Any visitor to Ho Chi Ming City, as Saigon is now known, cannot help but notice the construction cranes dotting an increasingly crowded skyline.
They are the most visible symbols of one of Asia’s fastest growing economies.
But like many locals, office worker Tran Trong Vu is dismayed the city’s gleaming new look is so often at the expense of its colonial-era architecture.
“They have cultural value, so we should preserve them, not replace them with high-rise buildings,” he said in the bustling commercial hub.
Others are concerned the demolition of its famed French architectural gems will render Ho Chi Minh City indistinguishable from other Asian megalopolis.
“In the 1960s and 1970s it was very much French, but now it’s very Americanised, McDonald’s on every corner,” said Hiep Nguyen, born in Ho City Minh City and author of several books on its architectural history.
“A streetscape without a story has no value,” he added.
Much of the demolition is happening in the city’s rapidly-developing downtown core, to keep apace with a mushrooming young population hungry for modernity and to feed the demand for more housing and office space.
But those aren’t the only needs being fed, says Nguyen.
“The key is money, the key is interest groups,” he said from Sydney, where he now lives.
Developers with deep pockets have scooped up swathes of land in the city centre, with privately-owned old villas or historic municipal buildings replaced by sprawling construction zones.
The most recent demolition to spark ire from conservationists is the Ba Son ship yard, an enormous French-built military complex on the banks of the Saigon River.
It is now being developed into a series of highrise towers by Vincom Group, owned by the country’s richest man, Pham Nhat Vuong, dubbed the ‘Donald Trump of Vietnam’.
City officials have inventoried more than 1,000 buildings constructed by the French when they ruled the country from 1887 to 1954 remain today, including the famed Opera House, Post Office and Notre Dame Cathedral, all must-sees on city tours today.
A few of the old haunts on Rue Catinat frequented by Greene remain, but the street is now called Dong Khoi and also features Hermes and Chanel boutiques for the city’s growing number of high-rollers.
There is no comprehensive survey of how many buildings have been demolished.
But in one central district, some 50% of French villas have gone down since 1993, according to Fanny Quertamp, the co-director of the urban development organisation PADDI.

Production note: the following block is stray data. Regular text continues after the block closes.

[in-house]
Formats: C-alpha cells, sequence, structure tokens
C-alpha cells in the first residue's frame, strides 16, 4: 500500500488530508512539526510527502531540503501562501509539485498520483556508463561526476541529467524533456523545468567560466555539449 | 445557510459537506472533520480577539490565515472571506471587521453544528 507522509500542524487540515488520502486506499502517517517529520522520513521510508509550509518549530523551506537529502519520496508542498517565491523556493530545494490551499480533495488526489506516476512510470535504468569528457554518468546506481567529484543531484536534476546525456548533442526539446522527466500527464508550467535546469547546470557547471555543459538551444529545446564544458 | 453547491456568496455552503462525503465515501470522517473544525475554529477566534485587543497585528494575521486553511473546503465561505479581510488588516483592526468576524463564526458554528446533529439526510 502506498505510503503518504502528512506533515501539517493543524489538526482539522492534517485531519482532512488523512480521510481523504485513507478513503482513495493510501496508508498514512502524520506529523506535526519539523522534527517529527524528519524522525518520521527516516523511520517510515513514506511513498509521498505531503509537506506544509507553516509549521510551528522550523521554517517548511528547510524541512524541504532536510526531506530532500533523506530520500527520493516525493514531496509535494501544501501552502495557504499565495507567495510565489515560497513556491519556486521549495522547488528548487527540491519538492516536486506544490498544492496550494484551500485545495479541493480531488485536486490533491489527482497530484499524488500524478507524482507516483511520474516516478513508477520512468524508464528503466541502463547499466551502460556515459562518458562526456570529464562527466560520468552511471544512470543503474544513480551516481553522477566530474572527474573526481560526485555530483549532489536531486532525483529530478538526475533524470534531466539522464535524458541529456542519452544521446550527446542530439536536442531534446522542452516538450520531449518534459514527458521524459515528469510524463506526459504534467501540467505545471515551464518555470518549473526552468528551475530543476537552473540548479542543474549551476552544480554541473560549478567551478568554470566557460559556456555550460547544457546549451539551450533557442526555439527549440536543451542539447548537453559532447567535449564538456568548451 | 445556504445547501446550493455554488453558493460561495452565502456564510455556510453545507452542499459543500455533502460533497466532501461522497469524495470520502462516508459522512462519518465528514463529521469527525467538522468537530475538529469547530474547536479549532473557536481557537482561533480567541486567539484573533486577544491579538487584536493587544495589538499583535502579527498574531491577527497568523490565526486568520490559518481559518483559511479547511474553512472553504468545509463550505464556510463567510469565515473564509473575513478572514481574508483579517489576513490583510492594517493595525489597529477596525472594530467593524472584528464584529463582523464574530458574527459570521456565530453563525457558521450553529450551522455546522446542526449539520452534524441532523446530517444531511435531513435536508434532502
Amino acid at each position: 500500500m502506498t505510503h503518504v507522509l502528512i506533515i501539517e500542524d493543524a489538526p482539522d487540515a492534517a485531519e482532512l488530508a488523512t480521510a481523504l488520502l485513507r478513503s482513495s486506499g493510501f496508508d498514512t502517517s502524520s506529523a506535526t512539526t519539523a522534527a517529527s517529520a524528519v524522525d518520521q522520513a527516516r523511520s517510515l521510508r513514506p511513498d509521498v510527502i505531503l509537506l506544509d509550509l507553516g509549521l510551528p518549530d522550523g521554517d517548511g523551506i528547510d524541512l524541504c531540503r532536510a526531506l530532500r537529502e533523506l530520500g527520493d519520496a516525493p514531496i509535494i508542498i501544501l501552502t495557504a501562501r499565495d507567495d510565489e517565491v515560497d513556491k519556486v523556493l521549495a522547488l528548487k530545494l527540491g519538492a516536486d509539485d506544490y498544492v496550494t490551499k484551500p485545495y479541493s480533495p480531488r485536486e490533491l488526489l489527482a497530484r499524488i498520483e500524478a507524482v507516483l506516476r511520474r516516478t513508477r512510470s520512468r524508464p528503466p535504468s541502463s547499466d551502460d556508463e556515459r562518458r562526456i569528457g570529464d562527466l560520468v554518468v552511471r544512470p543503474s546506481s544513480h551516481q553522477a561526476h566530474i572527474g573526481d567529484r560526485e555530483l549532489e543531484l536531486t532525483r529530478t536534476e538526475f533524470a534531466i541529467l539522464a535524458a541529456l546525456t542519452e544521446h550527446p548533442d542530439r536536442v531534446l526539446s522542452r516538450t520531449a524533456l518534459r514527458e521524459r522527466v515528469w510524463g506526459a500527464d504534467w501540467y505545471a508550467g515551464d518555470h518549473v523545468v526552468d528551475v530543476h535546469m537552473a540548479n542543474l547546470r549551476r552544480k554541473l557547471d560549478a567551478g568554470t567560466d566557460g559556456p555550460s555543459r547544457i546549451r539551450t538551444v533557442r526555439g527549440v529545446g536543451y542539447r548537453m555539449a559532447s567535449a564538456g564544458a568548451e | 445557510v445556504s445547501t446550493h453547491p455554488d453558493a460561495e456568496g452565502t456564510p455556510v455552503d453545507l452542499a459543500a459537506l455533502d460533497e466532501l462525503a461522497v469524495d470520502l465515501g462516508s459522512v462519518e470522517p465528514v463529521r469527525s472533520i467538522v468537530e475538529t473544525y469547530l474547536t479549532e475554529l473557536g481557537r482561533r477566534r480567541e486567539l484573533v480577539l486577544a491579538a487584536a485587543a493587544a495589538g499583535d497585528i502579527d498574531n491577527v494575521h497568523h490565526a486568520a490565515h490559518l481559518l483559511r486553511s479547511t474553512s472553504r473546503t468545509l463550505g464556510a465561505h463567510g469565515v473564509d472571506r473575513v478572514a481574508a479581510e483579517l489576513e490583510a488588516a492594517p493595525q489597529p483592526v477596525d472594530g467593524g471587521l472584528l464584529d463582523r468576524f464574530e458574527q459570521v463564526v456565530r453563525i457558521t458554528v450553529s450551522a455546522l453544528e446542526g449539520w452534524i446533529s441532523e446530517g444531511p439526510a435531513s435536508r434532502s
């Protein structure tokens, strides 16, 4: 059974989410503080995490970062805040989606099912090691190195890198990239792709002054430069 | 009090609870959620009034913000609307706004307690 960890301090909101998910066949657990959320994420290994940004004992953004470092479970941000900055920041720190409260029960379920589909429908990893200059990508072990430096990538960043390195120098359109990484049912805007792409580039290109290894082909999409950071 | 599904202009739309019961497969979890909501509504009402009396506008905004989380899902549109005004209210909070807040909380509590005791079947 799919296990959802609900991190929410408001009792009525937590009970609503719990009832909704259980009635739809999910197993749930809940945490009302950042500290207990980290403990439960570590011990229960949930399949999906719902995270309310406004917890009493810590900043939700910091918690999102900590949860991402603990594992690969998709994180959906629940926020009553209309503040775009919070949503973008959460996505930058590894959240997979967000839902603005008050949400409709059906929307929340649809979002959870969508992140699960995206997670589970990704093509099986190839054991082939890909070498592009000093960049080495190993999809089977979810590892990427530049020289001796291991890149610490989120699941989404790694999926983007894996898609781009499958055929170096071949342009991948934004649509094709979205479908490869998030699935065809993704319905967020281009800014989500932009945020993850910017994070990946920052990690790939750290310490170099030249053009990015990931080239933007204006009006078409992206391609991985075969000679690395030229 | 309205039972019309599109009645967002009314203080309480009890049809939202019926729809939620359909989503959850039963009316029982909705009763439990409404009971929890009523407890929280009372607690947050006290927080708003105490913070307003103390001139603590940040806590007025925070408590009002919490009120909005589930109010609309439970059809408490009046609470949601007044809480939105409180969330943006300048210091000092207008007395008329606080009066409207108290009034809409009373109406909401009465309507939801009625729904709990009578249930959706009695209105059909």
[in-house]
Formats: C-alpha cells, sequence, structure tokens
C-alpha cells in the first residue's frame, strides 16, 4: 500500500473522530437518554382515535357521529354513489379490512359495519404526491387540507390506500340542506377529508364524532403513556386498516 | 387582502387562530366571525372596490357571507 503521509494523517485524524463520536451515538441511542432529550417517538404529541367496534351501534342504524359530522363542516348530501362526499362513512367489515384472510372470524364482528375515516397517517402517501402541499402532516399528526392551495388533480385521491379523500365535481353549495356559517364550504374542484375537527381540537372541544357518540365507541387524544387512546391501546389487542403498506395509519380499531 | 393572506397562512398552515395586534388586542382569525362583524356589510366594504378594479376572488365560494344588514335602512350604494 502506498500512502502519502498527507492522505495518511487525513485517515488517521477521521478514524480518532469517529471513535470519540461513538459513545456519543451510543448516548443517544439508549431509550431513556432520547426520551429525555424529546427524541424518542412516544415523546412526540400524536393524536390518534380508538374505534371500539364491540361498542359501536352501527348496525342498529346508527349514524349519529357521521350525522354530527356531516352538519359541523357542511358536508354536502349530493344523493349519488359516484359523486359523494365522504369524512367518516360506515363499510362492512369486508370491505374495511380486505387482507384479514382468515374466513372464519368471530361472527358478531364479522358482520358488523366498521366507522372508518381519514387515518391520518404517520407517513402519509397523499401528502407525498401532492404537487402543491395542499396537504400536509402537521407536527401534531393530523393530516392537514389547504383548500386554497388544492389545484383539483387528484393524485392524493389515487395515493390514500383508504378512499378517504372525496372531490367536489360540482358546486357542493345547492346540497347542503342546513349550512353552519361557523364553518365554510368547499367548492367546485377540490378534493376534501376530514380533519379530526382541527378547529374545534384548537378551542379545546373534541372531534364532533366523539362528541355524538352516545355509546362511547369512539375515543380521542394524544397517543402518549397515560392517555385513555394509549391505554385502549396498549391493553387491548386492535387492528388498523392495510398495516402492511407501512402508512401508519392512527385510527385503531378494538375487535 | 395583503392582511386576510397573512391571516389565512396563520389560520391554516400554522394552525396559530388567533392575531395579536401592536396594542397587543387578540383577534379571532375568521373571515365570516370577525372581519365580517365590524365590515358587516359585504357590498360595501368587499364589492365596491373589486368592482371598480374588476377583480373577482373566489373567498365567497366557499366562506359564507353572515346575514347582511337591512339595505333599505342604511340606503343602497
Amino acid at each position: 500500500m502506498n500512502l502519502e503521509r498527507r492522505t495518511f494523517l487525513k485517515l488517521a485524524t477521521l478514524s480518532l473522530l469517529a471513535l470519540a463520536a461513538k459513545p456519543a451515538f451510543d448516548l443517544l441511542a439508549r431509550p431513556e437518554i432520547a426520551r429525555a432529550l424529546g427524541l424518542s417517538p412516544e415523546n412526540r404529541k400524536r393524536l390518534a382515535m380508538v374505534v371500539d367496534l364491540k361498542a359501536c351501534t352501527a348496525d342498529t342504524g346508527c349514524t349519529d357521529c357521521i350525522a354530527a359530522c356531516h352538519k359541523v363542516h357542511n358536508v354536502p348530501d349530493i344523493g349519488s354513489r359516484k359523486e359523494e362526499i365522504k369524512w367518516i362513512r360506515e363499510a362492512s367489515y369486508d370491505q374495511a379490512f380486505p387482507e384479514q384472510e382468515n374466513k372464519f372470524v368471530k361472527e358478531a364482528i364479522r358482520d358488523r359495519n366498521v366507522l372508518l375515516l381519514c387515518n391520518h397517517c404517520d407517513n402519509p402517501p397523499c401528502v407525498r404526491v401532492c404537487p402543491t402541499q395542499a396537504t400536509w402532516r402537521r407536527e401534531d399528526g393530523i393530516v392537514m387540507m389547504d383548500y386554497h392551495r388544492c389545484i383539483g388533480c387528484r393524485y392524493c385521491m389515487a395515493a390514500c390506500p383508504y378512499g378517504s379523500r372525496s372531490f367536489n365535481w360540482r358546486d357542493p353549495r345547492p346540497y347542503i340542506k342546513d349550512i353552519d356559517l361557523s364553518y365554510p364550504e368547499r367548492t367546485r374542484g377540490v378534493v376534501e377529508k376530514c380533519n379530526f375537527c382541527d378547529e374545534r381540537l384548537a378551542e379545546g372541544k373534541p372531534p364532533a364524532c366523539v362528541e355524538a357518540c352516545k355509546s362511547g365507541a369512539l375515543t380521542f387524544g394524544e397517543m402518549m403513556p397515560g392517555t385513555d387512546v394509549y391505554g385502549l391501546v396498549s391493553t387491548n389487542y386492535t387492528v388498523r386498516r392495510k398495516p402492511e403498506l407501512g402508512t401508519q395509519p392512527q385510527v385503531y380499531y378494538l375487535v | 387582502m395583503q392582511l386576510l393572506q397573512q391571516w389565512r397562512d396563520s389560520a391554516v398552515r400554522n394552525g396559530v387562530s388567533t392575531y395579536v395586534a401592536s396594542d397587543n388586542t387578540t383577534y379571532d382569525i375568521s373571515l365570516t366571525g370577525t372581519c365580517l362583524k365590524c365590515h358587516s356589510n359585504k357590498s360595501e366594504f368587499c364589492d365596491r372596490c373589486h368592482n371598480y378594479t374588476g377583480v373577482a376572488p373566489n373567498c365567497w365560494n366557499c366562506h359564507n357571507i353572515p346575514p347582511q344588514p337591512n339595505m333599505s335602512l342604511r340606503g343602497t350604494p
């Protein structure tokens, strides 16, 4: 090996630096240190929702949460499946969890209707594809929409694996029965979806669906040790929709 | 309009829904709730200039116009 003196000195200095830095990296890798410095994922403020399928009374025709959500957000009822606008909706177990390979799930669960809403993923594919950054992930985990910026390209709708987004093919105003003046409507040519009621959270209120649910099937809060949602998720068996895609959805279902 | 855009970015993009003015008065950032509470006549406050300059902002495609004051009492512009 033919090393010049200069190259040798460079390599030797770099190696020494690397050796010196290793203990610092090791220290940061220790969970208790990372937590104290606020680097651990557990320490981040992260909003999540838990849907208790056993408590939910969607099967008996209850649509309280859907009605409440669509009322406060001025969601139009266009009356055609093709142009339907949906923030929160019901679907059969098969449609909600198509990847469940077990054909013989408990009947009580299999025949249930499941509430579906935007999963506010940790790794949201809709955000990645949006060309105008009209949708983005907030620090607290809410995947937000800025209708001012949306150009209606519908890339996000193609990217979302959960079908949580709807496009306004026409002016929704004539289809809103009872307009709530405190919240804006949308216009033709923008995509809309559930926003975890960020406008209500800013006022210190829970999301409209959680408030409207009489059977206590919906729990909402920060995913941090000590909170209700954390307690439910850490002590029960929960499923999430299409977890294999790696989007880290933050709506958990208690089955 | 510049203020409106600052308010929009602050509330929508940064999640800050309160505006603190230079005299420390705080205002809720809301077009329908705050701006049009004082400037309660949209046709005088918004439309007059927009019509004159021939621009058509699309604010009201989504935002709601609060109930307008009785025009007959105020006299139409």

The breakneck pace of destruction has prompted some to leap into action.
Former video game developer and conservation buff Daniel Caune is creating a mobile app called “Heritage Go” for city residents and tourists.
The app, which is still in development, will ask users to hold their phones up to colonial-era buildings, and aims to automatically generating images of the edifice in eras past.
“It’s to make people conscious of their heritage,” said Caune, who helps to run the Heritage Observatory website dedicated to archiving colonial-era buildings in Vietnam.
City officials are now writing a nine-point plan to classify buildings and mark some for protection, but admit such a huge task could take years to be implemented.
“Pressure for economic development is very high,” said Tuan Anh Nguyen, deputy head of the architecture research centre in Ho Chi Minh City’s planning department.
He said many developers who scoop up precious downtown land do not value historic buildings, adding that he would like to see the structures incorporated into development plans, as has happened in Old Montreal, for example.
The destruction in Ho Chi Minh City comes even as developers have built a replica French medieval village in the tourist hub of Danang, drawing foreign and local tourists keen for a slice of history.
The city risks losing the millions of tourists that stop into the city every year to soak in its colonial charm, said architect Ngo Viet Nam Sơn.
He said, “It’s like losing the chicken that gives the golden egg.”